The city serves as the nation's cultural and learning centre, situated 1,791 metres (5,876 ft) above sea level in a narrow valley, wedged between the Hindu Kush mountains along the Kabul River. It is linked with Kandahar, Herat and Mazar-e Sharif via the circular Highway 1 that stretches across Afghanistan. It is also the start of the main road to Jalalabad and further to Peshawar, Pakistan. The Kabul International Airport is located about 16 kilometres (9.9 mi) from the center of the city, next to the Wazir Akbar Khan neighborhood. Bagram Airfield is about 40 kilometres (25 mi) northeast of Kabul.[3]

Kabul's main products include fresh and dried fruit, nuts, Afghan rugs, leather and sheep skin products, furniture, antique replicas, and domestic clothes. The wars since 1978 have limited the economic productivity but after the establishment of the Karzai administration in late 2001 some progress has been made.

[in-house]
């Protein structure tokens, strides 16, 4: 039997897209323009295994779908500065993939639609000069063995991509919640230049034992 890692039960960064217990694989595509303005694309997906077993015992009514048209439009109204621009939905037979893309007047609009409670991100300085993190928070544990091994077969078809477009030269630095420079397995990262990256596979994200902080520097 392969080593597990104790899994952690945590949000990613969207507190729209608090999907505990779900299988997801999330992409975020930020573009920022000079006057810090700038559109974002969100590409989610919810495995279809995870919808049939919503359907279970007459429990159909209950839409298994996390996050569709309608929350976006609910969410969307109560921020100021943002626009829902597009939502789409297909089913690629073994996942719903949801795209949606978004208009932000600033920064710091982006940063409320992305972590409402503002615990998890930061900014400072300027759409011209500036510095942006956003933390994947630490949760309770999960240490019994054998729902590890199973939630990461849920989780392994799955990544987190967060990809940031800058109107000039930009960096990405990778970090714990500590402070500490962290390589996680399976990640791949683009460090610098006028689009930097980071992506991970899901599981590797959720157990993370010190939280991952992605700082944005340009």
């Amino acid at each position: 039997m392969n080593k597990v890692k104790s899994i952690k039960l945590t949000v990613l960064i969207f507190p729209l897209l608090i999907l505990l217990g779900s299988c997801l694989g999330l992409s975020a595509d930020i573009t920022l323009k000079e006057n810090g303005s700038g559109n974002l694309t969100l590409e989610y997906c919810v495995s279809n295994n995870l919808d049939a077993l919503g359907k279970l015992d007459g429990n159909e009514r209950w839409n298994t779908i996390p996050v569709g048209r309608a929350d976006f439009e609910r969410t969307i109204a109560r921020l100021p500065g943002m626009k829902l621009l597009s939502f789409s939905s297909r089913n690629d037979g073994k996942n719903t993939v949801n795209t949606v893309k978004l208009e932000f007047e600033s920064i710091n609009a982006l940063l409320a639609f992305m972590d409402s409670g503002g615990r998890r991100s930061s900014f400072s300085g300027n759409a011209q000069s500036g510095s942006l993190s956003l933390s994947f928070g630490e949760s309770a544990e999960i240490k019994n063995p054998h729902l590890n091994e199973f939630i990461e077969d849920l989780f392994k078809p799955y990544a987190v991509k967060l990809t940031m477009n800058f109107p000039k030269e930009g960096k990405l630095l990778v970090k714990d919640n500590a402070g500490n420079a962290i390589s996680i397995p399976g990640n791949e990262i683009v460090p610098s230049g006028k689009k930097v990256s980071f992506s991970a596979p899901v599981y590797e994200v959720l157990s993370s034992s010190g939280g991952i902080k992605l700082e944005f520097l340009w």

Kabul is over 3,500 years old; many empires have long fought over the valley for its strategic location along the trade routes of South and Central Asia.[4] Between 1504 and 1526 AD, it served as the headquarters of Babur, builder of the Mughal Empire. It remained under the Delhi Sultanate until 1738, when Nader Shah and his Afsharid forces conquered the Mughal Empire.[5] After the death of Nader Shah Afsharid in 1747, the city fell to Ahmad Shah Durrani, who added it to his new Afghan Empire.[6] In 1776, Timur Shah Durrani made it the capital of the modern state of Afghanistan. It was invaded several times by the British-Indian forces during the Anglo-Afghan wars in the 19th century. After the outbreak of the Third Anglo-Afghan War in 1919, the city was air raided by the British Royal Air Force.[7][8]